The opening and closing moments were reminders that it's okay to veer away from the poignant and the formal to enjoy the lighter and even sillier side of playing with words.
The Writing Marathon's magic surpassed expectations by providing a perfect summer day. Fellows visited outdoor landmarks and indoor businesses, as they wandered, wrote and shared throughout South Portland's Knightville and Millcreek neighborhoods. When people returned to the Learning Commons, with leftovers from Otto's Pizza and pink-cheeked smiles, they talked of discovering new places and making connections. A couple of people mentioned thoughts about their inner critics and several writers shared the passages they composed. As teachers, not many of us experience the writer's life, but the writing marathon gives us a taste of what it might be like. But it's the connections we make that have the most lasting effect.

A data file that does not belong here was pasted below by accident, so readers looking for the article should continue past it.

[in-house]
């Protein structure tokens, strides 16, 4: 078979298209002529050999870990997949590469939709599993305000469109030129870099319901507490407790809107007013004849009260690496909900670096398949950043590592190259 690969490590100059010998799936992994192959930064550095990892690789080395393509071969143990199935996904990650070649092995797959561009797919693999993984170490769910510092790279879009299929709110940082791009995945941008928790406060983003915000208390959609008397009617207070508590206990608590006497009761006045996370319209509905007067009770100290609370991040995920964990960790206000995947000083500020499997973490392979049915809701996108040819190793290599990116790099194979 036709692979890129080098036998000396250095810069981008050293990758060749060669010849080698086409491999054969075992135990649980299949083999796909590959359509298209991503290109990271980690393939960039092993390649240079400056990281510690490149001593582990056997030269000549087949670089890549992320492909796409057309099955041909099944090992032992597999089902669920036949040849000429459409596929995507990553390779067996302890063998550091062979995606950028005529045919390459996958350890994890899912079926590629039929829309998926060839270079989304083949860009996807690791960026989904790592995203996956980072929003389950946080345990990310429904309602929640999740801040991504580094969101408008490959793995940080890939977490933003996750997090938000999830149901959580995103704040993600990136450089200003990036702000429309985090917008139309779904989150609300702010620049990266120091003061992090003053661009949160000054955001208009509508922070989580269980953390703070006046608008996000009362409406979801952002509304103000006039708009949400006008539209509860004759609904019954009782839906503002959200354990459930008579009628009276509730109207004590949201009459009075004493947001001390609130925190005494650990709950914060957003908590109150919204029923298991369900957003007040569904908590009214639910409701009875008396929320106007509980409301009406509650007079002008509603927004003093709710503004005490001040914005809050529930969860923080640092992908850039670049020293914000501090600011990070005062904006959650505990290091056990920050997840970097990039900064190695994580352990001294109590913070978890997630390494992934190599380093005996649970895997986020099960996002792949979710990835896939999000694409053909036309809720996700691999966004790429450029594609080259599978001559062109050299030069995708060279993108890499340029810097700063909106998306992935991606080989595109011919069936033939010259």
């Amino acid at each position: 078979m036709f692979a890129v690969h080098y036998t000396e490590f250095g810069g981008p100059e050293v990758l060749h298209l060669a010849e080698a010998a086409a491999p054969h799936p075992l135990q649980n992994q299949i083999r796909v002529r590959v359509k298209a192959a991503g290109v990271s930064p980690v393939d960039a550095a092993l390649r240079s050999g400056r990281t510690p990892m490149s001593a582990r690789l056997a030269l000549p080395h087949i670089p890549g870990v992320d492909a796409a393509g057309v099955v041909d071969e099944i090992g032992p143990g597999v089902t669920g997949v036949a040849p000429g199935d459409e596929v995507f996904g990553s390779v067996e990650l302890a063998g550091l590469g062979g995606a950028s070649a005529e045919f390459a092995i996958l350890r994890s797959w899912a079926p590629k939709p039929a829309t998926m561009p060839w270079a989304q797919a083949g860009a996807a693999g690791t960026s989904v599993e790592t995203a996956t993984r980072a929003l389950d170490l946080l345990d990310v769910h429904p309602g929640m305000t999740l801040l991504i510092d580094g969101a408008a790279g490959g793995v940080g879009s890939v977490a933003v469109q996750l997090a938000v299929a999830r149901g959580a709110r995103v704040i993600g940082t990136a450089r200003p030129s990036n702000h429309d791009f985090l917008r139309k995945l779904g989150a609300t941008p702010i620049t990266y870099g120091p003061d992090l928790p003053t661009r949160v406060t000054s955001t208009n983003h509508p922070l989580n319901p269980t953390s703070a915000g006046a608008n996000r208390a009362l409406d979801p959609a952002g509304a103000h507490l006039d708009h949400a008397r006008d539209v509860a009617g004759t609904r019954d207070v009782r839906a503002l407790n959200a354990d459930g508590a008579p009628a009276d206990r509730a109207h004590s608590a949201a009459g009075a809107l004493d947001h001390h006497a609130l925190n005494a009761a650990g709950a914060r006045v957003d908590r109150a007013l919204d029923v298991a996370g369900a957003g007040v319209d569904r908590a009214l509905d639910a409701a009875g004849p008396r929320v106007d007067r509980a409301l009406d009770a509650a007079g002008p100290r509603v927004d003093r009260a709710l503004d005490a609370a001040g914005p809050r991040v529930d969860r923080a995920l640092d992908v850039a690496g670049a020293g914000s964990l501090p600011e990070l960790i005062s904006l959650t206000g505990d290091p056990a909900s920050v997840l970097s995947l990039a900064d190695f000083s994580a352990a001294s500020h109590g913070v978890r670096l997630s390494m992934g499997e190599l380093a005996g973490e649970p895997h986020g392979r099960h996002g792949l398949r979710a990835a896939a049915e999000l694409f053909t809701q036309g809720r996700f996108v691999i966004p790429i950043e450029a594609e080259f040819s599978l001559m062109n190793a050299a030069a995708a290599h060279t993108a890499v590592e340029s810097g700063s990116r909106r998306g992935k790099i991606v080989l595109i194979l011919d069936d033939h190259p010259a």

Brigid connected us to the National Writing Project by taking everyone into the world of the NWP Website. We explored Writers at Work/Summer Writes on Google Plus, viewed the FAQ page, and discussed the Posting Guidelines.
Here is a list of what we noticed works well for posting comments on the site Writers at Work:
Being specific with comments works best: words, phrases, direct quotes, etc.
Questions that probe are helpful. (What are the characters' motives?)
Telling why specific things strengthen the writing is a plus.
Authors who post clear questions receive better feedback.
Stating what you are hoping to get from the feedback produces more targeted responses.
Here's what doesn't work:
It's a pleasure to be in your company!
Brigid and Patricia